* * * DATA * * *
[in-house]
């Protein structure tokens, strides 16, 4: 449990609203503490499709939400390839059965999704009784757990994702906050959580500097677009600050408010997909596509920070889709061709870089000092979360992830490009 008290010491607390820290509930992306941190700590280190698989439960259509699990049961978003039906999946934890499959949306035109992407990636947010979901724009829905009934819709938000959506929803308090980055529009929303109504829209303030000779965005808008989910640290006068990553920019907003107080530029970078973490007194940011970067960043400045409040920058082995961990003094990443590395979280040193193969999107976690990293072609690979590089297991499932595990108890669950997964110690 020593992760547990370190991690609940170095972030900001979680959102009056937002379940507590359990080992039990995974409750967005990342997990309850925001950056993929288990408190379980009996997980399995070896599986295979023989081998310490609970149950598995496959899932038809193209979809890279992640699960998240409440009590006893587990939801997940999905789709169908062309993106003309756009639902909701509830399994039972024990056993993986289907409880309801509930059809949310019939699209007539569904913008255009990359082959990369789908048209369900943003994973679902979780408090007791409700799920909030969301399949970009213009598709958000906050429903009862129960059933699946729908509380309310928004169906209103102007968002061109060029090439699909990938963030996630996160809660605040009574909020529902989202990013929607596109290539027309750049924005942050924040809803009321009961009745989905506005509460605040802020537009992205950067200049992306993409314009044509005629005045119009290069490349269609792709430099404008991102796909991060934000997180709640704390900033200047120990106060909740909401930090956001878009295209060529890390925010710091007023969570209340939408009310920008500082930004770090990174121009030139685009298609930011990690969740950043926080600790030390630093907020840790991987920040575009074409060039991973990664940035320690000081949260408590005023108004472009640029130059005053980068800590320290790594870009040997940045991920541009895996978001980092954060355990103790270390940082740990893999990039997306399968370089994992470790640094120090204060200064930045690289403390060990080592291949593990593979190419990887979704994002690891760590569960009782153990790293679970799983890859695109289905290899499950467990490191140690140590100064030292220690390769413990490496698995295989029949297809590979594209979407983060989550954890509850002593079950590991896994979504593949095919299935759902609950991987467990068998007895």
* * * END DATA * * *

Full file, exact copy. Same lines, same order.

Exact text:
[in-house]
């Protein structure tokens, strides 16, 4: 449990609203503490499709939400390839059965999704009784757990994702906050959580500097677009600050408010997909596509920070889709061709870089000092979360992830490009 008290010491607390820290509930992306941190700590280190698989439960259509699990049961978003039906999946934890499959949306035109992407990636947010979901724009829905009934819709938000959506929803308090980055529009929303109504829209303030000779965005808008989910640290006068990553920019907003107080530029970078973490007194940011970067960043400045409040920058082995961990003094990443590395979280040193193969999107976690990293072609690979590089297991499932595990108890669950997964110690 020593992760547990370190991690609940170095972030900001979680959102009056937002379940507590359990080992039990995974409750967005990342997990309850925001950056993929288990408190379980009996997980399995070896599986295979023989081998310490609970149950598995496959899932038809193209979809890279992640699960998240409440009590006893587990939801997940999905789709169908062309993106003309756009639902909701509830399994039972024990056993993986289907409880309801509930059809949310019939699209007539569904913008255009990359082959990369789908048209369900943003994973679902979780408090007791409700799920909030969301399949970009213009598709958000906050429903009862129960059933699946729908509380309310928004169906209103102007968002061109060029090439699909990938963030996630996160809660605040009574909020529902989202990013929607596109290539027309750049924005942050924040809803009321009961009745989905506005509460605040802020537009992205950067200049992306993409314009044509005629005045119009290069490349269609792709430099404008991102796909991060934000997180709640704390900033200047120990106060909740909401930090956001878009295209060529890390925010710091007023969570209340939408009310920008500082930004770090990174121009030139685009298609930011990690969740950043926080600790030390630093907020840790991987920040575009074409060039991973990664940035320690000081949260408590005023108004472009640029130059005053980068800590320290790594870009040997940045991920541009895996978001980092954060355990103790270390940082740990893999990039997306399968370089994992470790640094120090204060200064930045690289403390060990080592291949593990593979190419990887979704994002690891760590569960009782153990790293679970799983890859695109289905290899499950467990490191140690140590100064030292220690390769413990490496698995295989029949297809590979594209979407983060989550954890509850002593079950590991896994979504593949095919299935759902609950991987467990068998007895």